Renal effects of fenoldopam in critically ill pediatric patients: A retrospective review

Brady S. Moffett, Antonio R. Mott, David P. Nelson, Stuart L. Goldstein, John Jefferies

Research output: Contribution to journalArticle

36 Citations (Scopus)

Abstract

Published data describe the use of fenoldopam in adults for treatment of oliguria/anuria and for renal perfusion and protection, but pediatric data are scant. We assessed the effects of fenoldopam on urine output and potential deleterious changes in hemodynamics or serum creatinine in children. Design: Retrospective analysis. Setting: Academic institution. Patients: All patients ≤ 18 yrs old at our institution who received ≥24 hrs of fenoldopam therapy. Exclusion criteria included mechanical circulatory support, initiation of fenoldopam in the operating room, and age >18 yrs. Interventions: None. Measurements and Main Results: Demographics, renal function, fenoldopam dosing, concomitant inotropes, and inotrope score data were collected and analyzed. Thirteen patients (age 0.3-18.7 yrs, median 5.5 yrs) received a mean infusion dose of 0.07 ± 0.08μg/kg/min (range 0.01- 0.26 μg/kg/min) over the first 24 hrs of therapy. Eight patients received fenoldopam to augment urine output, and five patients received fenoldopam to increase renal perfusion. Nine (69%) patients received dopamine concurrently. Mean inotrope score at the beginning of therapy was 11.3 ± 7.6 and did not change during therapy. Mean urine output increased from 1.82 ± 1.5 mL/kg/hr to 2.74 ± 1.4 mL/kg/hr (p = .009) in the first 24 hrs of fenoldopam therapy. No change in serum creatinine occurred (p not significant). Blood urea nitrogen was significantly different from baseline (41.7 ± 18.7 vs. 49.0 ± 19.8 mg/dL, p = .02). Patients with lower baseline urine output had a greater increase in urine output with fenoldopam. One patient experienced clinically significant hypotension while receiving fenoldopam, which was thought to be due to aconcurrent nitroprusside infusion. Conclusions: Fenoldopam increases urine output in select critically ill pediatric patients without requiring escalation of inotropic support. There were no adverse hemodynamic effects or alterations in serum creatinine. Further prospective pediatric studies to define the role of fenoldopam in children are warranted. (Pediatr Crit Care Med 2008; 9:403-406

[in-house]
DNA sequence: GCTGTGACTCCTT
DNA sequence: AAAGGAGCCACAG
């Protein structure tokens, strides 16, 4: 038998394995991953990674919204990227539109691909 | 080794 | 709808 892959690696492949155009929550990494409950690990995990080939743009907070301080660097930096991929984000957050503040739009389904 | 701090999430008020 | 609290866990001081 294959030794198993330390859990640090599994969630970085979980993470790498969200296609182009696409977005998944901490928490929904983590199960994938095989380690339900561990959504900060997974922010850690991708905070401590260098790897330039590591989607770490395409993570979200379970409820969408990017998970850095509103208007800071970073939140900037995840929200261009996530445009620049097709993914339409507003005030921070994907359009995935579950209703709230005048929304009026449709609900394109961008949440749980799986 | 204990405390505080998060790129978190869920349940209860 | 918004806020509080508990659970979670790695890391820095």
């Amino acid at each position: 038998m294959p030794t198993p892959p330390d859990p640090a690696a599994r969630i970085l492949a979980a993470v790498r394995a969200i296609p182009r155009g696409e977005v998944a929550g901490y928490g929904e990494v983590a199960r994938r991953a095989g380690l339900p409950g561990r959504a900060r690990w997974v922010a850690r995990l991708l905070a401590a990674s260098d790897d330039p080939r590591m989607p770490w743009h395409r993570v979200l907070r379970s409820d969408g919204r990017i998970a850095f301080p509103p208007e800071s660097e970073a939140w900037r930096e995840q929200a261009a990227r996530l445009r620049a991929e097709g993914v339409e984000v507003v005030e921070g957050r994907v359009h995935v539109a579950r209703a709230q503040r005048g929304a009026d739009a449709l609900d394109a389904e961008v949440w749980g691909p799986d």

Original languageEnglish (US)
Pages (from-to)403-406
Number of pages4
JournalPediatric Critical Care Medicine
Volume9
Issue number4
DOIs
StatePublished - Jan 1 2008
Externally publishedYes

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Fenoldopam
Critical Illness
Pediatrics
Kidney
Urine
Creatinine
Therapeutics
Perfusion
Hemodynamics
Serum
Oliguria
Anuria
Computer Security
Blood Urea Nitrogen
Nitroprusside
Operating Rooms
Hypotension

All Science Journal Classification (ASJC) codes

  • Pediatrics, Perinatology, and Child Health
  • Critical Care and Intensive Care Medicine

Cite this

Renal effects of fenoldopam in critically ill pediatric patients : A retrospective review. / Moffett, Brady S.; Mott, Antonio R.; Nelson, David P.; Goldstein, Stuart L.; Jefferies, John.

In: Pediatric Critical Care Medicine, Vol. 9, No. 4, 01.01.2008, p. 403-406.

Research output: Contribution to journalArticle

Moffett, Brady S. ; Mott, Antonio R. ; Nelson, David P. ; Goldstein, Stuart L. ; Jefferies, John. / Renal effects of fenoldopam in critically ill pediatric patients : A retrospective review. In: Pediatric Critical Care Medicine. 2008 ; Vol. 9, No. 4. pp. 403-406.